Lead concentrations in blood from incubating common eiders (Somateria mollissima) in the Baltic Sea

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http://hdl.handle.net/10138/317225

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Lam , S S , McPartland , M , Noori , B , Garbus , S-E , Lierhagen , S , Lyngs , P , Dietz , R , Therkildsen , O R , Christensen , T K , Tjørnløv , R S , Kanstrup , N , Fox , A D , Sørensen , I H , Arzel , C , Krøkje , Å & Sonne , C 2020 , ' Lead concentrations in blood from incubating common eiders (Somateria mollissima) in the Baltic Sea ' , Environment International , vol. 137 , 105582 . https://doi.org/10.1016/j.envint.2020.105582

Title: Lead concentrations in blood from incubating common eiders (Somateria mollissima) in the Baltic Sea
Author: Lam, Su Shiung; McPartland, Molly; Noori, Brenley; Garbus, Svend-Erik; Lierhagen, Syverin; Lyngs, Peter; Dietz, Rune; Therkildsen, Ole Roland; Christensen, Thomas Kjær; Tjørnløv, Rune Skjold; Kanstrup, Niels; Fox, Anthony D.; Sørensen, Iben Hove; Arzel, Céline; Krøkje, Åse; Sonne, Christian
Contributor: University of Helsinki, Department of Forest Sciences
Date: 2020-04
Language: eng
Number of pages: 8
Belongs to series: Environment International
ISSN: 0160-4120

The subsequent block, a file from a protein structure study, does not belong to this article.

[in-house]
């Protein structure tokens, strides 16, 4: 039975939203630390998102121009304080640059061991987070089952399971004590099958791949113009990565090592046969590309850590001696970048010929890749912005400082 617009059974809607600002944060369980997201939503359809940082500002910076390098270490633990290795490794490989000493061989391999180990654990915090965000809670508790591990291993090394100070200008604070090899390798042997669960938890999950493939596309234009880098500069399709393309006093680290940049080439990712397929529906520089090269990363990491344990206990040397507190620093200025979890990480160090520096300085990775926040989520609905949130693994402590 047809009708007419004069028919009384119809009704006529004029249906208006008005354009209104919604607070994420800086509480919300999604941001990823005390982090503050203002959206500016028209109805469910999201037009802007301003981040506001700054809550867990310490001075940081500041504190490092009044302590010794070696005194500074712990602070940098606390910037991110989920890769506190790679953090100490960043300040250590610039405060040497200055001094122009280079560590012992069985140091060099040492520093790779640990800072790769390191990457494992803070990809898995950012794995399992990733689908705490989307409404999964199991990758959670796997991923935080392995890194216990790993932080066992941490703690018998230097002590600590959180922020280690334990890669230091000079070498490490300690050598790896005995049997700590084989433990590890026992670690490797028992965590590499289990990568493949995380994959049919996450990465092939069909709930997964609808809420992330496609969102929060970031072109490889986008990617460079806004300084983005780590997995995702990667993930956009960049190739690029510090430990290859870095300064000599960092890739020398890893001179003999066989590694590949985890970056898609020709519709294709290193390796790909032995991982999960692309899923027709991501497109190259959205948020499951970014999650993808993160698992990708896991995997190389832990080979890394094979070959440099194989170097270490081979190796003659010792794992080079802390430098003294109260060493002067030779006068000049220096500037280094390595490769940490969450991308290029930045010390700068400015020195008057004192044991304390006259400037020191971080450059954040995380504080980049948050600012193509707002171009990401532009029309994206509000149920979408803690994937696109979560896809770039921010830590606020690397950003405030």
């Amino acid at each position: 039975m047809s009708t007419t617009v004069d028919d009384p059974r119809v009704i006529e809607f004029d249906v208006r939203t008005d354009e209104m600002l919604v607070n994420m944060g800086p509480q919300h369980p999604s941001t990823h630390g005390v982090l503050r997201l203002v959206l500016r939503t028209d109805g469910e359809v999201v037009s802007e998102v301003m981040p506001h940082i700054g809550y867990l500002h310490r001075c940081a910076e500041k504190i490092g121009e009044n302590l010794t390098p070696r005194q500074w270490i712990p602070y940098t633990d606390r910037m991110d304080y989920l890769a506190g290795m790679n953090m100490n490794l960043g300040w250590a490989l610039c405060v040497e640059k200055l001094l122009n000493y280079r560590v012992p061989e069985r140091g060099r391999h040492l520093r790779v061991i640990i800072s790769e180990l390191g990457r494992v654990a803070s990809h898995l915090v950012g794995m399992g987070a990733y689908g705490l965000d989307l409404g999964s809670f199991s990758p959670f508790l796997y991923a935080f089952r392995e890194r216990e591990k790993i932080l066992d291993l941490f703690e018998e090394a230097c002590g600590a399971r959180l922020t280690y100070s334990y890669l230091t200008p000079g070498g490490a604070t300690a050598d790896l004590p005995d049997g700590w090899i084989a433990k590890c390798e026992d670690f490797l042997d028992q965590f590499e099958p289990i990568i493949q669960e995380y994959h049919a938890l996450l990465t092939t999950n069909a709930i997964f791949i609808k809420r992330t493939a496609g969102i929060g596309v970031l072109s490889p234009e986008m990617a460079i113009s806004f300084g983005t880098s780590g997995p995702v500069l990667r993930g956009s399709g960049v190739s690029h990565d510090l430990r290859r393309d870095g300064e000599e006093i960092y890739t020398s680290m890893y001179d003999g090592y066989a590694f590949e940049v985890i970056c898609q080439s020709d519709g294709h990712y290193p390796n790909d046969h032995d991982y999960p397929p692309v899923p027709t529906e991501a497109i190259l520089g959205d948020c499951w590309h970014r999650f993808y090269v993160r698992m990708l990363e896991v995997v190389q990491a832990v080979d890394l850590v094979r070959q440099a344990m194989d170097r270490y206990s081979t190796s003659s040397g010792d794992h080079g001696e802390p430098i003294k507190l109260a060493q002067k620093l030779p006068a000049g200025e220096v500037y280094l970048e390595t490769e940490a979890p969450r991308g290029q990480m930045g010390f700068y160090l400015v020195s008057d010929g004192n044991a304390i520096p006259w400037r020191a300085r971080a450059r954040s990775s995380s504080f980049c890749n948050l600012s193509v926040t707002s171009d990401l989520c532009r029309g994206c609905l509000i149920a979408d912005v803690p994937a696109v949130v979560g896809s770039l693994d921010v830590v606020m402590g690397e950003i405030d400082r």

URI: http://hdl.handle.net/10138/317225
Abstract: Here we investigate if lead may be a contributing factor to the observed population decline in a Baltic colony of incubating eiders (Somateria mollissima). Body mass and blood samples were obtained from 50 incubating female eiders at the Baltic breeding colony on Christiansø during spring 2017 (n = 27) and 2018 (n = 23). All the females were sampled twice during early (day 4) and late (day 24) incubation. The full blood was analysed for lead to investigate if the concentrations exceeded toxic thresholds or changed over the incubation period due to remobilisation from bones and liver tissue. Body mass, hatch date and number of chicks were also analysed with respect to lead concentrations. The body mass (mean ± SD g) increased significantly in the order: day 24 in 2018 (1561 ± 154 g) 
Subject: 1172 Environmental sciences
Avian
Emaciation
Food depletion
Parasite infection
Starvation
Waterfowl
MORTALITY EVENT
AMMUNITION
TRACE-ELEMENTS
PB
SPECTACLED EIDERS
EXPOSURE
BIRDS
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